“The fact that we’re supporting someone who’s caring for the land and farming sustainably outweighs the food miles that are incorporated in transporting it” Mark Jensen, Red Lantern, Sydney
It can still be hard to compete with “the pub down the road that serves up Taiwanese squid for a few bucks”, says March, but persistence and focus does eventually pay off. “Our commitment to using local produce has become our strength because we’ve stuck to our guns.”
Likewise, if you choose to put organic food on the menu, you need to be consistent in the way you do so, says Melbourne chef Rob Barbey. A pioneering restaurateur, Barbey opened BCOZ, one of Australia’s first all-organic restaurants, back in 2004. And while it has now closed, his latest venture, Organic Matters Food & Wine Store, hasn’t strayed far from the fold.
“Things are so much easier now than when I started BCOZ, every year the number of organic suppliers is on the rise. It all comes down to having a reliable source of good-quality organic ingredients to work with,” he says
What hasn’t got easier for restaurant owners, Barbey says, is dealing with entrenched attitudes among chefs and kitchen staff, who sometimes oppose the idea of going organic
because it limits the ingredients they have to work with. “Cooking with only certain produce requires extra creativity, and not everyone is up to the challenge,” he adds.
Another issue is cost. “Organic produce tends to be 30 to 50 per cent dearer to buy,” says Mark Jensen. “But I think there are enough diners willing to pay that premium for it to be a viable business proposition.”
However, he cautions that there is a fine line between covering your costs and scaring diners away. “Sometimes when you see something organic on a menu it feels like it’s 10 times more expensive [than the non-organic alternative]. Supermarkets charge a lot, too much, for their organic fruit and vegetables and when restaurants start charging at those prices you can see why diners are put off. People aren’t stupid, they know when they are being conned.”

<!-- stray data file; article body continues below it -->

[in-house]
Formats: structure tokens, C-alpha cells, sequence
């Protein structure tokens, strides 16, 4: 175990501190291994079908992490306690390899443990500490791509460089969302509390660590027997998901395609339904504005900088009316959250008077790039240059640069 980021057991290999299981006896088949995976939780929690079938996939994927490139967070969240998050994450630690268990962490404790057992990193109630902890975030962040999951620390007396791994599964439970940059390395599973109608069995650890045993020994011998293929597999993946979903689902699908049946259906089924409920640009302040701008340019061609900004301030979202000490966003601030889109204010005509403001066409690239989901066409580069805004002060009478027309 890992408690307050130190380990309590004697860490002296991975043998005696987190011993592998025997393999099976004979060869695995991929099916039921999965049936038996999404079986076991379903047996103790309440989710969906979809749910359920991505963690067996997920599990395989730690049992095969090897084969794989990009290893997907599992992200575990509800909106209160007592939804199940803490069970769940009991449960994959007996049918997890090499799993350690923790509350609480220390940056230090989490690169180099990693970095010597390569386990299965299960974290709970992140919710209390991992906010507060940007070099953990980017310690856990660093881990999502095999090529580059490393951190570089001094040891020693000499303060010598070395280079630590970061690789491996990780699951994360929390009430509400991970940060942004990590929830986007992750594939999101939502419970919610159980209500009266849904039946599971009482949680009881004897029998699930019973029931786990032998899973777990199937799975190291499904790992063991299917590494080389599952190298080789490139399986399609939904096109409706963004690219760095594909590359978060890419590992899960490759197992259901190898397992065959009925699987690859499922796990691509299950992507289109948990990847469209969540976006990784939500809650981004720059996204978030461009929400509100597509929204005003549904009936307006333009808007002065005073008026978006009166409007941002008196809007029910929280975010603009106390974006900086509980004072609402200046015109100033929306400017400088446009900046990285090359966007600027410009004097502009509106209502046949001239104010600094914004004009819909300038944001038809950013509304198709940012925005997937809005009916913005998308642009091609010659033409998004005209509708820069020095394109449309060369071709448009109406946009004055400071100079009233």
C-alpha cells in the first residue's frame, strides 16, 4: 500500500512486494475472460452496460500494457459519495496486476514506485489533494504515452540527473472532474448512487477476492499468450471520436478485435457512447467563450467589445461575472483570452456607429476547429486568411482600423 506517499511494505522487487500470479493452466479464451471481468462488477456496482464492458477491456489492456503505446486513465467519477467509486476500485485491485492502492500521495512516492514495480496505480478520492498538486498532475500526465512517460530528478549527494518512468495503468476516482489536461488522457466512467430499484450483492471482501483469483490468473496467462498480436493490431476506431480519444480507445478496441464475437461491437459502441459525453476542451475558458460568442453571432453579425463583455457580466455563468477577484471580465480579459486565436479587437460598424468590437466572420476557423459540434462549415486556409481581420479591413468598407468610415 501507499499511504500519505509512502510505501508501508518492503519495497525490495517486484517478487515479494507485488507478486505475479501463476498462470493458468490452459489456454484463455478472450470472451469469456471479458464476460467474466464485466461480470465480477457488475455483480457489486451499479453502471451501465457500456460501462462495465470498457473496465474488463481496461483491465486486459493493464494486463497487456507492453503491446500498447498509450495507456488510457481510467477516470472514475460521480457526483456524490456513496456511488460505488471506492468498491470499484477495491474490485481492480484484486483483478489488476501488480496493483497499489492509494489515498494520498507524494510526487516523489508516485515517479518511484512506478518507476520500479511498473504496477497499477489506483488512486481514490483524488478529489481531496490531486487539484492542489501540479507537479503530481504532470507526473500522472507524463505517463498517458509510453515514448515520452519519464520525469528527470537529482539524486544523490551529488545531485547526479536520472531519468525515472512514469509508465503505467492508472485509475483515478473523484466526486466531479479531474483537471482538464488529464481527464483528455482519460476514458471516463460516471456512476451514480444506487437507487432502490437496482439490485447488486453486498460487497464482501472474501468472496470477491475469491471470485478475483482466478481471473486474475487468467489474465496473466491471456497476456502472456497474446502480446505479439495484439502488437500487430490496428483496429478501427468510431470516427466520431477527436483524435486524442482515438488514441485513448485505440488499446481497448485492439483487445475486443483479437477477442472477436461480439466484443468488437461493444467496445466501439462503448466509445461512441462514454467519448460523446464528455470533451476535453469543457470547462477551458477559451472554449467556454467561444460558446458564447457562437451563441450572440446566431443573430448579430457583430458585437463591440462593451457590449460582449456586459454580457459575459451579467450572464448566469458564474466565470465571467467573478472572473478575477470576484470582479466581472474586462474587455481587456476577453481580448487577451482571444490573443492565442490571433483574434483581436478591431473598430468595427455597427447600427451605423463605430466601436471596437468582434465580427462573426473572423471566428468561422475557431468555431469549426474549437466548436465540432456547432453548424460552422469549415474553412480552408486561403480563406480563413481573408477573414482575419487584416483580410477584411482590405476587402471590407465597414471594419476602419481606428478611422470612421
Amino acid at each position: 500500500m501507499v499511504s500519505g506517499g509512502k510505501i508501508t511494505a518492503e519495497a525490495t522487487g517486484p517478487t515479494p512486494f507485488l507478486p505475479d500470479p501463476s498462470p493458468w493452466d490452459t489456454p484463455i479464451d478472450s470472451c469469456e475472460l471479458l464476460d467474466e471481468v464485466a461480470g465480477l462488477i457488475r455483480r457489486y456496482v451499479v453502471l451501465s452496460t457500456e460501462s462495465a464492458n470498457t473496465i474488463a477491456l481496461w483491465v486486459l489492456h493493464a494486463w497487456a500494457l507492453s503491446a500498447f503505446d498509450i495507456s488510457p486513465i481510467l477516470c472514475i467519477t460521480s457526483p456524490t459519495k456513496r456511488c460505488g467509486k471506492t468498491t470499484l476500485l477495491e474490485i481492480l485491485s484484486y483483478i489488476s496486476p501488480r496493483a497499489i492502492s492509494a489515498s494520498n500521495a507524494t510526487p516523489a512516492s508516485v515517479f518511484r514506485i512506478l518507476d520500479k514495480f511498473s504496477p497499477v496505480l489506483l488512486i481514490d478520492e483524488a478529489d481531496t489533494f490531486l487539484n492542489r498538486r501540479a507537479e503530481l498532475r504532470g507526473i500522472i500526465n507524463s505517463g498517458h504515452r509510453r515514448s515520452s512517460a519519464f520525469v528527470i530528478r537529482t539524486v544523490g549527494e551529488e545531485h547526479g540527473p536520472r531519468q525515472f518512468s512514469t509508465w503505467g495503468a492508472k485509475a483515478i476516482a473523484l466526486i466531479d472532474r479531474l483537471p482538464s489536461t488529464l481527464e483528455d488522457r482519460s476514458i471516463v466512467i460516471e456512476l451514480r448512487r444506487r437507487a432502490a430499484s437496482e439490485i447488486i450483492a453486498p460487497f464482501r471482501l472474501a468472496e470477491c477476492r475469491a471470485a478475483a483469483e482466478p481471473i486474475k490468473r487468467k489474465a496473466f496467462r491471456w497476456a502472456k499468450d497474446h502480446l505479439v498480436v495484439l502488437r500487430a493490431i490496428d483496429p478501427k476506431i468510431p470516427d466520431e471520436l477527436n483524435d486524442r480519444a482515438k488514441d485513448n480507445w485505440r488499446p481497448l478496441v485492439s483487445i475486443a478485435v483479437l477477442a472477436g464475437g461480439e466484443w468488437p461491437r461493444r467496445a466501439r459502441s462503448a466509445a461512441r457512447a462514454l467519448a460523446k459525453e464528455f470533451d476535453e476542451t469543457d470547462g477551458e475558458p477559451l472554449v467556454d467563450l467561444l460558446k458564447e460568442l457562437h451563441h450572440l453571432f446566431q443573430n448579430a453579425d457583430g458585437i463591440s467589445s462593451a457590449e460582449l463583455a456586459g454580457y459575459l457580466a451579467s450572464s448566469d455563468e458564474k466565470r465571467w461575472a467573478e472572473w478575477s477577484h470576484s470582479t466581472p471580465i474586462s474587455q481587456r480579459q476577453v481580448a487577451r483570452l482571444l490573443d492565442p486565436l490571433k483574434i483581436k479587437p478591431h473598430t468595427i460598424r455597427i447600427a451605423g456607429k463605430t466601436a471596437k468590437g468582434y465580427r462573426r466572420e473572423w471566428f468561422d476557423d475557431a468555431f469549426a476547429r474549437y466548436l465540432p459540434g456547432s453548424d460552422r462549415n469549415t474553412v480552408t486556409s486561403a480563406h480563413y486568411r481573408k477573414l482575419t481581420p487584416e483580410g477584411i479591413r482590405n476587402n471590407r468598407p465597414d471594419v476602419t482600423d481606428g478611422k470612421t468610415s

There are, however, plenty of excellent reasons to showcase organic produce on a menu. The idea of chemical-free, healthy eating has a powerful appeal; the concept of supporting sustainable and ethically sound growing methods does too. Organic produce tends to be fresher and, while the jury is still out on whether or not it’s nutritionally superior, the general consensus is that it tastes better. “It’s obvious to me that organic food, especially fruit, tastes better,” says Jensen. Likewise, Barbey asserts that “organic food is always worth the extra money on taste grounds alone”.
It’s the pursuit of outstanding flavour and freshness that drives chef Paul Kuipers, who runs Courtney’s Brasserie in Sydney’s Parramatta, to walk the tightrope between organics and local produce on a daily basis.
“We’re lucky because there are a lot of organic growers right near us, in the Hawkesbury area. I’ll always use organic or biodynamic produce when I can get it, but it has to come from within 200km,” he says. “For me, taste and seasonality are what matter most.”
Kuipers also finds it satisfying to purchase, say, a box of ripe tomatoes (which probably wouldn’t be suitable for sale through the markets anyway) directly from the grower and to pay him more than he’d get from an agent. “We like to buy from people who care about what they do and who care for the environment,” he says.
This sentiment rings equally true for anyone who supports organic producers or who works hard to showcase local produce. And no matter which of these directions a restaurant takes, it’s sending a message to the dining public that it takes its environmental responsibilities seriously. “We want to limit our impact on the planet,” adds Red Lantern’s Mark Jensen, “because, hey, we care too.”